“It is a mess, but I disagree with Kyle (Busch), it is a big deal,” Burton said, citing fans who don’t get to see their favorite driver qualifying. “That’s not good. That’s not good for sponsors, that’s mainly not good for mainly race fans. If race fans tune in and their guy isn’t on track, why are they going to tune in next week? They deserve to see their guy on track. It’s got to get fixed.”

NASCAR announced Monday that inspection this weekend at Martinsville Speedway would take place after qualifying and would also serve as pre-race inspection.

Jarrett, who said there are too many rules, agreed with Burton.

“The only way of fixing this is making the penalty so severe that these teams aren’t going to take any chances,” Jarrett said.

Watch the above video for more.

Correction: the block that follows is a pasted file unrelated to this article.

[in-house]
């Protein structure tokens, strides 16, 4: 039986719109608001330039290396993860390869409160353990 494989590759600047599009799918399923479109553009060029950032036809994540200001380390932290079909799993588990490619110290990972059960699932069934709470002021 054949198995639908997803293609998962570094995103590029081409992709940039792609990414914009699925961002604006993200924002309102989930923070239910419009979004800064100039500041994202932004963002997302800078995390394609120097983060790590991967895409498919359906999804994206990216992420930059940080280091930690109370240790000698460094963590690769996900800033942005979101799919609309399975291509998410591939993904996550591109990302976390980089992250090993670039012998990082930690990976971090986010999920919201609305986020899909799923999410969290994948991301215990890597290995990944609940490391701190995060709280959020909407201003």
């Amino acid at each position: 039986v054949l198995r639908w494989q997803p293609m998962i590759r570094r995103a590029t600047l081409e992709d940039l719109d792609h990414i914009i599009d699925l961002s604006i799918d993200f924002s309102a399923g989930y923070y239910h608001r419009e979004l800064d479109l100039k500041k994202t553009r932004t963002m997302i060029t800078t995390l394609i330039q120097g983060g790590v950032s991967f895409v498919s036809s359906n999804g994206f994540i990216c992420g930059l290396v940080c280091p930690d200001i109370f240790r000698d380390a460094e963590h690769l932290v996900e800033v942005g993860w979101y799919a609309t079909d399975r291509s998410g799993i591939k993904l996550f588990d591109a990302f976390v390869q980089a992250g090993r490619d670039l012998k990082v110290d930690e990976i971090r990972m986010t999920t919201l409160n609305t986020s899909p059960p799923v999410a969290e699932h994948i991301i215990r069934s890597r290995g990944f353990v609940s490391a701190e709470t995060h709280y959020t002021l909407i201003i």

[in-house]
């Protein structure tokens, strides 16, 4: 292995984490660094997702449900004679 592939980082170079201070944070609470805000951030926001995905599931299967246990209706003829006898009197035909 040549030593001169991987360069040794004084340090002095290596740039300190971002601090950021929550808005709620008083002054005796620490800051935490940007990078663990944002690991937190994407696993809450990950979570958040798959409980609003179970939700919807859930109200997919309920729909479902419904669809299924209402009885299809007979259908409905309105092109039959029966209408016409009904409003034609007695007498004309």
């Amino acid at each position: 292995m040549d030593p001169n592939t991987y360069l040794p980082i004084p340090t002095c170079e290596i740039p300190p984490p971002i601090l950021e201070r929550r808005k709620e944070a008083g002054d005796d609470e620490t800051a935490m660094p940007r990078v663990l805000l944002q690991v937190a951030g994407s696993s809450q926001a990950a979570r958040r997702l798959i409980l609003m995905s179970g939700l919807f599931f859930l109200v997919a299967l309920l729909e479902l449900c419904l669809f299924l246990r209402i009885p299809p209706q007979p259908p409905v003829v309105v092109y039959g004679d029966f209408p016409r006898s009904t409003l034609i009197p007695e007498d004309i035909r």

NASCAR America at 5 p.m. ET: Auto Club Speedway recap, West Coast Awards

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Today’s episode of NASCAR America airs from 5-6 p.m. ET on NBCSN and looks back at the weekend’s racing at Auto Club Speedway.

Rutledge Wood hosts with Jeff Burton, Kyle Petty and Dale Jarrett from the “Big Oak Table” at NBC Charlotte.

What to expect from the show.

  • Martin Truex Jr. flashed his championship form from last year and earned his first win of the 2018 season Sunday in Fontana. We’ll recap the last race of NASCAR Goes West from around the “Big Oak Table” at our NBC Sports studios in Charlotte. Plus, Rut and the gang will hand out the West Coast awards, honoring the best moments from the Vegas-Phoenix-Fontana run.